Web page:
Crowned republic

A crowned republic is a form of government "under whose constitution the monarch does not have executive power".[1] Subsequently, within a "crowned republic" although a monarch may still embody the nation, all legal executive authority is instead vested with another governmental body or position. The term "crowned republic" is thus an informal term used to describe a monarchical system of governance which is almost indistinguishable from that of a parliamentary republic.


Although the definition of a crowned republic is based on whether or not the sovereign possesses executive authority, some authors have used the term in slightly different ways to illustrate a point. For example, James Bryce wrote in 1921 that "while such a monarchy as that of Norway is really a Crowned Republic, and indeed a democratic republic, monarchy was in Russia before 1917, and in Turkey before 1905, and to a lesser degree in Germany and the Austro-Hungarian Monarchy until 1918, an appreciable force in the conduct of affairs".[2] Others have referred to Australia as a crowned republic as it is seen as "a state in which sovereignty resides in its people and in which all public offices, except that at the very apex of the system, are filled by persons deriving their authority directly or indirectly from the people" so "it may be appropriate to regard Australia as a crowned republic".[3] In addition, the novelist and essayist H. G. Wells used the term to describe the United Kingdom,[4] as did Alfred, Lord Tennyson in his poem Idylls of the King.[5] However, in all these cases the term does not meet the prescribed definition of the term, as although the power of government ultimately rests with the people (as it does in all democracies), legal executive authority (vice democratic powers) is still vested with the monarch. Subsequently, the term "crowned republic" is largely used in these cases to illustrate a point, namely the similarity of the actual machinery of government (and bureaucratic action) between both republican and monarchical forms of democratic governance.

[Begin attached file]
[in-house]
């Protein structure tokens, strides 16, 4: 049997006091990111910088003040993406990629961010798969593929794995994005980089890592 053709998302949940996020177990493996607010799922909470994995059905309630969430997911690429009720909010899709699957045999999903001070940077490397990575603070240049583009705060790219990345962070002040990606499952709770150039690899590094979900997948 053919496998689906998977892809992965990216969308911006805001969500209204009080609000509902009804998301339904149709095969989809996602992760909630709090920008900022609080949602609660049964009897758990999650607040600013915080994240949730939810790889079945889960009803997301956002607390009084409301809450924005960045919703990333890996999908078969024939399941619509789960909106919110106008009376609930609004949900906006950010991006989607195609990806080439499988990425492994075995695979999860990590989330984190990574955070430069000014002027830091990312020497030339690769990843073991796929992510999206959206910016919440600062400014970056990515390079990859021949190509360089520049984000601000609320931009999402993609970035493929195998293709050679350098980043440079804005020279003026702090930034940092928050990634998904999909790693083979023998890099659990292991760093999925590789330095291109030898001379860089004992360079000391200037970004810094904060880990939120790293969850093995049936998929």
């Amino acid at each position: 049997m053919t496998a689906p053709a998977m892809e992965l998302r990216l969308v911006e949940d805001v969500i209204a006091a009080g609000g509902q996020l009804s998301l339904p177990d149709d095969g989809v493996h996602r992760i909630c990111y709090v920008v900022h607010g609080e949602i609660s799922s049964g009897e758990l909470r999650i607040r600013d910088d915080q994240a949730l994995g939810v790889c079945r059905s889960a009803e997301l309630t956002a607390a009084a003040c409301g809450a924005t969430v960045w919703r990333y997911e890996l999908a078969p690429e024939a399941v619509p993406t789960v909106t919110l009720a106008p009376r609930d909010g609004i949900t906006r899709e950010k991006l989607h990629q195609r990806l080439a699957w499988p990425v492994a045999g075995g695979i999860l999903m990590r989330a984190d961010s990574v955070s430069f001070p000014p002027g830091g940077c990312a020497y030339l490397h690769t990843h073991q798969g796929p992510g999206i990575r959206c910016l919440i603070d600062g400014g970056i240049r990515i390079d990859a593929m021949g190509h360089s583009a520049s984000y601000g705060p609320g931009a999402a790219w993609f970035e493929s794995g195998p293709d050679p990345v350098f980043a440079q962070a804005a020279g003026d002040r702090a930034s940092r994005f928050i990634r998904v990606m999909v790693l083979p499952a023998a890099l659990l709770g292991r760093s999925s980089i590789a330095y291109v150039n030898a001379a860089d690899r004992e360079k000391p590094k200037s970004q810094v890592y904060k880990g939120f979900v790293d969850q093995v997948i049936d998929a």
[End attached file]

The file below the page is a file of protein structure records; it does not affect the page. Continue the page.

See also


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